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Knee osteoarthritis? Strengthening your hips will help.

Knee osteoarthritis affects approximately 1/3.of all individuals, with an increasing prevalence as the population ages. The medial compartment of the knee is often most affected due to it's weightbearing structure where the cartilage, surrounding bone, soft tissue, ligaments, synovial fluid and muscles are subject to physiological and biological changes.

Compression and loading of the knee joint are reversible factors that contribute to the progression of osteoarthritis. Insufficient strength through the hip abductors and Quadriceps muscles are contributing factors to the onset of wear and tear in the knee, and strengthening these areas helps protect the knee joint cartilage by absorbing the loads placed on the joint.

According to the evidence, hip abductor strengthening effectively relieves knee discomfort by lowering pain scores, improving self-reported functional outcomes, enhancing physical performance and providing an overall sense of well-being. Hip abductors are important for supporting and stabilising the trunk and assisting limb placement control during functional tasks, such as walking. Exercise programmes designed for a duration of 3-5 times per week, over a period of 6-9 weeks yield the best outcomes. Resistance should be centred between 50-80% of one-rep max, at an intensity of 8-20 repetitions for 2-3 sets.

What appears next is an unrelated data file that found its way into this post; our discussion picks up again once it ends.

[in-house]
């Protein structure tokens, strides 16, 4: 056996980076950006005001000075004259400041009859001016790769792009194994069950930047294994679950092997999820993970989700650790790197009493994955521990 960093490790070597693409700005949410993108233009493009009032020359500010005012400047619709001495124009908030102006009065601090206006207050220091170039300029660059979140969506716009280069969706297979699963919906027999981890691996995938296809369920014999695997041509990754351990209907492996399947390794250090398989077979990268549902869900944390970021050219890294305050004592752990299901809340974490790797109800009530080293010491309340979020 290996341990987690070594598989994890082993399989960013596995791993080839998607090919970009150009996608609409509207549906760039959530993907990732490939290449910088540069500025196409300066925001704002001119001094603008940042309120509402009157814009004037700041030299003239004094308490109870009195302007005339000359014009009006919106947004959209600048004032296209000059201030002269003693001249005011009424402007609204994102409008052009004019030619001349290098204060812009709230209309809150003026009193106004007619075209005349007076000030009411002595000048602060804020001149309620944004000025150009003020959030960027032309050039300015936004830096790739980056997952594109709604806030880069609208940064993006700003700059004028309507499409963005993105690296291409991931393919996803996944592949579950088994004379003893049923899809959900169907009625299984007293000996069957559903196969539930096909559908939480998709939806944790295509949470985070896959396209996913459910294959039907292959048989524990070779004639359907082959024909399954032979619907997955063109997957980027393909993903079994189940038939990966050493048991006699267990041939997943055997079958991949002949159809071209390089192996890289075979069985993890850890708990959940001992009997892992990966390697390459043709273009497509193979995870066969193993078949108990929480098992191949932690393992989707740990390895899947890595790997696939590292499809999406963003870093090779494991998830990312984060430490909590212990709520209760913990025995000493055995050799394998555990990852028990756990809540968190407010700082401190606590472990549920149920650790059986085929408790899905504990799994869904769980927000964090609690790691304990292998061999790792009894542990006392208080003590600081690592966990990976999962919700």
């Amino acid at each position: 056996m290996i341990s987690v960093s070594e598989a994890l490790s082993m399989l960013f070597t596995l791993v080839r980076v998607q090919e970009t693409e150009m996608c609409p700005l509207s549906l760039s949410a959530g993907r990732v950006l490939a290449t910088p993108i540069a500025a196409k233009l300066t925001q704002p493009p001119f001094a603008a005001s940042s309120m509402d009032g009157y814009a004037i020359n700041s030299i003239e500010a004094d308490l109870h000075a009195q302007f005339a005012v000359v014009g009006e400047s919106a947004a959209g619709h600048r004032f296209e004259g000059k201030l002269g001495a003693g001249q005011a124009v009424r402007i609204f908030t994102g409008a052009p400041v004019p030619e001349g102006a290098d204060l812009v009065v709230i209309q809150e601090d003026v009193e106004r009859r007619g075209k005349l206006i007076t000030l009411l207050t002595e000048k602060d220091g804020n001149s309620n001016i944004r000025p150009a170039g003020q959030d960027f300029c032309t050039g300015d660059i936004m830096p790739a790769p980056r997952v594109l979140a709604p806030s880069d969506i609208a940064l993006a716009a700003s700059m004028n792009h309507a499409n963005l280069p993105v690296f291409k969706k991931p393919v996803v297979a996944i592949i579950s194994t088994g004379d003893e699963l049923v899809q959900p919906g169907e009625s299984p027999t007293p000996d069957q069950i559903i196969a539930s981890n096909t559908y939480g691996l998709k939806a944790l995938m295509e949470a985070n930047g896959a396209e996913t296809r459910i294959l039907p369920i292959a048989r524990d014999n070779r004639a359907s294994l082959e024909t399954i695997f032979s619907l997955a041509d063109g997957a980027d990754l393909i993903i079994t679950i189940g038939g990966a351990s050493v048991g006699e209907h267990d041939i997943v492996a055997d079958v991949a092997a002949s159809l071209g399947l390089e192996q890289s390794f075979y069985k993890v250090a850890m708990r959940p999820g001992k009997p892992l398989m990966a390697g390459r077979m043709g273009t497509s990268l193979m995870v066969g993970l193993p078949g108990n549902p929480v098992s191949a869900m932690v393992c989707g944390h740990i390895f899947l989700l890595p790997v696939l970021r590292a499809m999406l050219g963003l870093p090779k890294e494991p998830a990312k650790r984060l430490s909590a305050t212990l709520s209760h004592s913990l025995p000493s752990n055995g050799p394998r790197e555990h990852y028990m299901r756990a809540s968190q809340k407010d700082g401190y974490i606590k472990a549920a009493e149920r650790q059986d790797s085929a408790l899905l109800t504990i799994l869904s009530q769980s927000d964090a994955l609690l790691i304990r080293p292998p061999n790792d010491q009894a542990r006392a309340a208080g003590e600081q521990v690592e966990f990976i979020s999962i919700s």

Conservative management in knee osteoarthritis mainly revolves around reducing the mechanical load on the joint. Osteoarthritis has a strong genetic disposition but environmental factors also influence its prevalence such as obesity, age, injury, repeated joint stress, and certain metabolic diseases. Addressing these environmental factors will effectively slow the progression of osteoarthritic changes allowing a more positive quality of life.

Thomas, D.T. et al (2022). Hip abductor strengthening in patients diagnosed with knee osteoarthritis - a systematic review and meta-analysis. BMC Musculoskeletal Disorders. 23: 622. .


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